Agile leadership is not about the tactics, tools or techniques associated with agile methodology. It’s about engaging in activities that show a commitment to individuals and interaction over processes and tools, working solutions over comprehensive documentation, customer collaboration over contract negotiation, and responding to change over following a plan. It’s also about embedding systems into your organization’s culture that result in your team members’ operating in accordance with those values.
To move in that direction, learning leaders must take steps to embody agile values in their behavior and to embed them into their team’s operations. Here’s an example of how a training manager might embody the agile value of “individuals and interactions over processes and tools.”
Embodying Agile Values
Ellen is the new training director for XYZ Corp who is having her first status meeting with her new team. The purpose of the meeting is for her to gain a sense of the current project workload and the status of those projects. The team members enter the meeting room with laptops to display their updates.
Sharon, the training manager, is the first to report. She looks nervous and apologizes for not having time to update her metrics in the project management software because of connectivity issues.
Ellen notices the body language of her other direct reports, sensing that connectivity is a common issue. She walks to a whiteboard in the room, picks up a marker and suggests that it would be easier to have everyone write their status updates on the whiteboard. This suggestion sends the message that the information is what’s important, not the process or the tools.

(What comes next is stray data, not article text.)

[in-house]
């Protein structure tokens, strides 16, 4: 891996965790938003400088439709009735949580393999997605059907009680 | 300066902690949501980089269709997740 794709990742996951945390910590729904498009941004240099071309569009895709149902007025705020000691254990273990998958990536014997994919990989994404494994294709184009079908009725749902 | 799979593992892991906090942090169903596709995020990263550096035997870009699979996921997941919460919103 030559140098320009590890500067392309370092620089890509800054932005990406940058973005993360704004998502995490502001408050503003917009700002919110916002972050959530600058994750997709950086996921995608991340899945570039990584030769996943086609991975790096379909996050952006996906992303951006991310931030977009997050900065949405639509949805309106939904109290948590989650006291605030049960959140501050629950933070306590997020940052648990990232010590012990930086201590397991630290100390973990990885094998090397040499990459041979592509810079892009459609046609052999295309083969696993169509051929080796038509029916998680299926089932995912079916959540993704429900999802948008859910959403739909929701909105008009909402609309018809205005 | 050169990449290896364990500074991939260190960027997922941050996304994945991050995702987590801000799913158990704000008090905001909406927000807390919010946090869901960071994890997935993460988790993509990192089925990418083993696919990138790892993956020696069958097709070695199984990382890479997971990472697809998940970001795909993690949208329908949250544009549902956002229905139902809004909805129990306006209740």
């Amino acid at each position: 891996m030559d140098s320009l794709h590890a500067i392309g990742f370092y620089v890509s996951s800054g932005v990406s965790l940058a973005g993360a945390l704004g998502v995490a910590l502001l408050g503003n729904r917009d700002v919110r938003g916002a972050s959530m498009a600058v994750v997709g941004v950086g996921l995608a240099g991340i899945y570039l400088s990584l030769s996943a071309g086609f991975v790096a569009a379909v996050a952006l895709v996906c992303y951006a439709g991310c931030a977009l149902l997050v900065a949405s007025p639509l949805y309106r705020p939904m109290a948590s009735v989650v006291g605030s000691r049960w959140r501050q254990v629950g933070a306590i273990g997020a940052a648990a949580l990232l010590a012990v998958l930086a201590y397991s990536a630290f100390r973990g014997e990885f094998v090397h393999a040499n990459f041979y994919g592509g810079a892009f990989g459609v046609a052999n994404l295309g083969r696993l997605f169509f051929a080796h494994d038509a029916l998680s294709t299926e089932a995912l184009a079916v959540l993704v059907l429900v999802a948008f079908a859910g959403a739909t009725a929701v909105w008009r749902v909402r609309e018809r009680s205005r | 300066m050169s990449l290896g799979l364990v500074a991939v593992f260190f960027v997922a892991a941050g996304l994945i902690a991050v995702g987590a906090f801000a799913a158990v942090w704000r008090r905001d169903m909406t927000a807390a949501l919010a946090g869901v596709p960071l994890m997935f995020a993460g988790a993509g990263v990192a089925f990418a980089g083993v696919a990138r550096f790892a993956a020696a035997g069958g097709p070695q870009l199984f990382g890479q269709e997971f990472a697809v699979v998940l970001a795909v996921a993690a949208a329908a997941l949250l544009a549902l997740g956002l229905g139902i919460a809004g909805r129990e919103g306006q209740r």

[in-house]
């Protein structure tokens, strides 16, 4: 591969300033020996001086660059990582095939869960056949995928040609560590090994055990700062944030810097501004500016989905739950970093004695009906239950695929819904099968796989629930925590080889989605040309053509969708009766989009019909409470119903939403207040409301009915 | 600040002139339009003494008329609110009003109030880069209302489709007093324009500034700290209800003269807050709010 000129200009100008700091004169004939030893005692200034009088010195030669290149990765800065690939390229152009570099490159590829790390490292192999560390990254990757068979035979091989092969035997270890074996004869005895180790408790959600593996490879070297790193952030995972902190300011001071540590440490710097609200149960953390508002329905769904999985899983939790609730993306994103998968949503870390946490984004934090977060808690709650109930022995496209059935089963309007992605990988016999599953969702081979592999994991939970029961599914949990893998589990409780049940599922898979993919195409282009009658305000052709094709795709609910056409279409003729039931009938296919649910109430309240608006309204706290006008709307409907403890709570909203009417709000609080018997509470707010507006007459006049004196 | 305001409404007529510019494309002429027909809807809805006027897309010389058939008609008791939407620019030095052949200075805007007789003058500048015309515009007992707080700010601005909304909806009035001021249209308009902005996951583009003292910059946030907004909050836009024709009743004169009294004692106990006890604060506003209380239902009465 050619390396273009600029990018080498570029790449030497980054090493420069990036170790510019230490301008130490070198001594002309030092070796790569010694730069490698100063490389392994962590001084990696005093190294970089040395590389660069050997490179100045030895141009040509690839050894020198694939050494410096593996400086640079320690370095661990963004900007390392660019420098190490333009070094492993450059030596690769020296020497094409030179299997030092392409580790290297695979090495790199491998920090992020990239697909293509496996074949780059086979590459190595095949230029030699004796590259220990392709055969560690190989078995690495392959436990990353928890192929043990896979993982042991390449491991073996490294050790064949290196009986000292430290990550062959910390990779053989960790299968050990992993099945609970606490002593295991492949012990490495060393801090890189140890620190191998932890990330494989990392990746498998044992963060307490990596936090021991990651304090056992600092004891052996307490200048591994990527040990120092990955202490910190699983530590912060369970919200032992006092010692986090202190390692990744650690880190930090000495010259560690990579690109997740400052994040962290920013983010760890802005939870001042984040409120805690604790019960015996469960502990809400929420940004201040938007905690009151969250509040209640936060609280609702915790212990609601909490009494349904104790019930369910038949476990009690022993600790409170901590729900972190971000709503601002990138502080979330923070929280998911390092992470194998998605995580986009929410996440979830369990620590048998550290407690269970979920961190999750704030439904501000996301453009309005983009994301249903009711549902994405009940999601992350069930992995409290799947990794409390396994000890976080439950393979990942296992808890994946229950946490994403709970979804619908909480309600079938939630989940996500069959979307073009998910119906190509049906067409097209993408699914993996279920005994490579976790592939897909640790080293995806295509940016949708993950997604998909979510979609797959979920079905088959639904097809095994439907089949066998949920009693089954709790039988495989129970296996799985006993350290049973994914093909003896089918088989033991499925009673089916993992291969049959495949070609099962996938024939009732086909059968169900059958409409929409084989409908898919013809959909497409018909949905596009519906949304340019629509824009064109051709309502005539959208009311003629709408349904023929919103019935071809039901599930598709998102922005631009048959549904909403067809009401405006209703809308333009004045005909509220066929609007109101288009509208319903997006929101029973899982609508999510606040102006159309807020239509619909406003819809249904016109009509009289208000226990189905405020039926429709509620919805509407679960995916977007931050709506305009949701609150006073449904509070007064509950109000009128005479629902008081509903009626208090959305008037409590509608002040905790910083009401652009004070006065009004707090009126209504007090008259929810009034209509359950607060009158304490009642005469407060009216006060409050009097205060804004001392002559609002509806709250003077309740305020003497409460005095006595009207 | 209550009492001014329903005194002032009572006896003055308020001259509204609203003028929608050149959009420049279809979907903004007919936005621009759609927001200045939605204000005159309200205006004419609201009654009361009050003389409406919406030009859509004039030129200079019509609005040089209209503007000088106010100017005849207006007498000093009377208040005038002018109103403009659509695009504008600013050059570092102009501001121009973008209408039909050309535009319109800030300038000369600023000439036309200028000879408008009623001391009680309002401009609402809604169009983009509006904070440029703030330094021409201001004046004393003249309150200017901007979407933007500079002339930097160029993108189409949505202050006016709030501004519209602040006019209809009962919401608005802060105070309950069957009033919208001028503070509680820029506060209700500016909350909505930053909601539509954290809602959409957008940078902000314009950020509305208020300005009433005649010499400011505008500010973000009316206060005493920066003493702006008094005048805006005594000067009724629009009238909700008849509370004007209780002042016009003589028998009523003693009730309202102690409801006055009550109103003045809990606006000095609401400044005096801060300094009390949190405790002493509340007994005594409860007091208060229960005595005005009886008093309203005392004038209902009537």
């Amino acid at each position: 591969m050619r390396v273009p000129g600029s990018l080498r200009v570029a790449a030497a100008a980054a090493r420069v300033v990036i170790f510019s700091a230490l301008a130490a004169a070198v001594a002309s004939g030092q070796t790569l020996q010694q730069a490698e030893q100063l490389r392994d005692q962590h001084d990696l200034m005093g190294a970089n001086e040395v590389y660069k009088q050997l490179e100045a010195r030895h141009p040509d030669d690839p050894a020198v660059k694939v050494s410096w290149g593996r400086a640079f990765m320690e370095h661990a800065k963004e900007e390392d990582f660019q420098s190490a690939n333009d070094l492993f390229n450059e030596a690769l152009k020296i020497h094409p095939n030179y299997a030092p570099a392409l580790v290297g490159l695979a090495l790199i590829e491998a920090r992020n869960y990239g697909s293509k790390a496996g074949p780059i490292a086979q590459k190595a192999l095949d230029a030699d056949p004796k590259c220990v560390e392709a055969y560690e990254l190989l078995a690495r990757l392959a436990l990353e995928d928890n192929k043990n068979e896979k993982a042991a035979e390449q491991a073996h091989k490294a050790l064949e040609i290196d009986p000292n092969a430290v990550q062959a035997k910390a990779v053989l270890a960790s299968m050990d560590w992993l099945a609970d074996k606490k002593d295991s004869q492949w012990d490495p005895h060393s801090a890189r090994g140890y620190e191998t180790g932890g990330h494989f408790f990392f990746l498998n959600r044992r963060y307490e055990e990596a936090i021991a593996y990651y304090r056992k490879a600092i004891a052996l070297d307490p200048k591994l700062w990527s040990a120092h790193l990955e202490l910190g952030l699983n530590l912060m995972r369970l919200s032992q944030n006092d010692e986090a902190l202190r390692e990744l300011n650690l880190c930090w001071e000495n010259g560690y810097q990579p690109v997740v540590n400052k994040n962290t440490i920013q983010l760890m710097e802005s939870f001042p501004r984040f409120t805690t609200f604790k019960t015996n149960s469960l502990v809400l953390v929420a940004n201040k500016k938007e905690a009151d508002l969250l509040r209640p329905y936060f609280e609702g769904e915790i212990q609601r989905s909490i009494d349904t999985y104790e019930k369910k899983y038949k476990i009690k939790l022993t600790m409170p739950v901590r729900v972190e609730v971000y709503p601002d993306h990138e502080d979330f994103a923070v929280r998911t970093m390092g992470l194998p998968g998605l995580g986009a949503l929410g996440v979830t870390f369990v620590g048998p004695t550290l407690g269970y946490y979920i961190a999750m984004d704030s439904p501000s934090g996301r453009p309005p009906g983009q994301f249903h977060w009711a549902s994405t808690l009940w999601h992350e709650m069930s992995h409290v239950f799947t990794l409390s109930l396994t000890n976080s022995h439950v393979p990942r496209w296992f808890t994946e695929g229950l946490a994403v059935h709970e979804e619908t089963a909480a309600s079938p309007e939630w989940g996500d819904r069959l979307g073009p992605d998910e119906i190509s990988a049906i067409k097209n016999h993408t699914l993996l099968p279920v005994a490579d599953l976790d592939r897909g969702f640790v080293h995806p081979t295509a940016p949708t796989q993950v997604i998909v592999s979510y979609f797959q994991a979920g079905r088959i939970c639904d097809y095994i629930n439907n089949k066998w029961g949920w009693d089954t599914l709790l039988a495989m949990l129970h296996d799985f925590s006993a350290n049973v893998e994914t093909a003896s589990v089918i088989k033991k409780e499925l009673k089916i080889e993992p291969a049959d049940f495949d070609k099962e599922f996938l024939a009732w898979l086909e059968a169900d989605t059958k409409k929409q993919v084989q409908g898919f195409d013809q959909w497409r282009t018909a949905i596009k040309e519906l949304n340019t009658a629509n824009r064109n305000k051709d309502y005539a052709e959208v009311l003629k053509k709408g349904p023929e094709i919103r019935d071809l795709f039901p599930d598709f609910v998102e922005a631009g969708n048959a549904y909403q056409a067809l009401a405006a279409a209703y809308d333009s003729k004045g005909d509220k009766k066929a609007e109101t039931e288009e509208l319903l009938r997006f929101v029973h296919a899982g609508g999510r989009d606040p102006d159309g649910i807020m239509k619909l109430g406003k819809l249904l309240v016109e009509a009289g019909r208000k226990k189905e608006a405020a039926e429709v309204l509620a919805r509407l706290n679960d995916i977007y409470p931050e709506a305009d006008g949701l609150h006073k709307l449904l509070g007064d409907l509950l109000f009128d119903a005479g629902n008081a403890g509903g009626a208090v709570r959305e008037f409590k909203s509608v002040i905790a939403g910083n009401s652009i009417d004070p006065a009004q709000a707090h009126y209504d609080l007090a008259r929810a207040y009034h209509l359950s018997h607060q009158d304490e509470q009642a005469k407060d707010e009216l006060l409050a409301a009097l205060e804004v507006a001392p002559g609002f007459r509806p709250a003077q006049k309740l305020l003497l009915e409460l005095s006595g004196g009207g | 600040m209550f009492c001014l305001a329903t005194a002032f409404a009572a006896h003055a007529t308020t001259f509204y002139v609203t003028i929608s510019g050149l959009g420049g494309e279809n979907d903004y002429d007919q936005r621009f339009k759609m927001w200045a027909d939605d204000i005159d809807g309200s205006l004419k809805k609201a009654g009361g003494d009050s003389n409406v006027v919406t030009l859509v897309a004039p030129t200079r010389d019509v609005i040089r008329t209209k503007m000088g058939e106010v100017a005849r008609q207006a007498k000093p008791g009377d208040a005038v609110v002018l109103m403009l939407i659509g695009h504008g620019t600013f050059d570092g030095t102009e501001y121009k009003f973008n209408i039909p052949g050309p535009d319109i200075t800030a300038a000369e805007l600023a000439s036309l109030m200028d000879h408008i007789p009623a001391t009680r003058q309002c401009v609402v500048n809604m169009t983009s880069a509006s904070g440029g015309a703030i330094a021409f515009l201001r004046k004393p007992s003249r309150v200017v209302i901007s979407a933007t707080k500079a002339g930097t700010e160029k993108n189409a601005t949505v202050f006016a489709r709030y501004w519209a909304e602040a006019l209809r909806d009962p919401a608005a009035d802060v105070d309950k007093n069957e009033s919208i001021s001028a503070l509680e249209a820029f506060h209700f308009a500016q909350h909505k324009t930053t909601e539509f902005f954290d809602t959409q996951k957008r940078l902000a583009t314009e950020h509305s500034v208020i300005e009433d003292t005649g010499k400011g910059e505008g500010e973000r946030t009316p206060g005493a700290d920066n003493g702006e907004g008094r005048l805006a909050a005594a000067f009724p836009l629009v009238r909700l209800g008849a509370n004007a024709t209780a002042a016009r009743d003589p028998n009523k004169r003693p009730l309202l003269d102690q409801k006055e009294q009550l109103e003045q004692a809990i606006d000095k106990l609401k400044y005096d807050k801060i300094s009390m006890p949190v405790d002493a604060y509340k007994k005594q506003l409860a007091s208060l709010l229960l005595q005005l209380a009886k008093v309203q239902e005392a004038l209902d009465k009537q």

Embedding Agile Values
Embedding agile values into your organization means inserting policies or practices that support agile values. Here’s how Ellen might embed that value:
After leaving her first meeting with her direct reports, Ellen senses that the process her team is using and the technology for reporting project statuses might hinder progress and have a negative effect on internal and external relationships. She calls a meeting with her team members and solicits their perspective on the problem. She lets them know that she values individuals and interactions over processes and tools and asks them to come back to her in a week with some suggestions for policies and practices that would promote that value.
Using this approach will empower the team to develop a solution that they believe in and take ownership of. In this way, agile leadership promotes self-organizing teams. This approach supports such a view.
Becoming an agile leader does not require that you become an expert in the tactics, tools or techniques associated with agile methodology, but it does necessitate participation in activities that show a commitment to individuals and interaction, working solutions, customer collaboration, and responding to change. Agile leaders also embed systems in their organization’s culture that result in team members’ operating in a way that shows a commitment to those same values.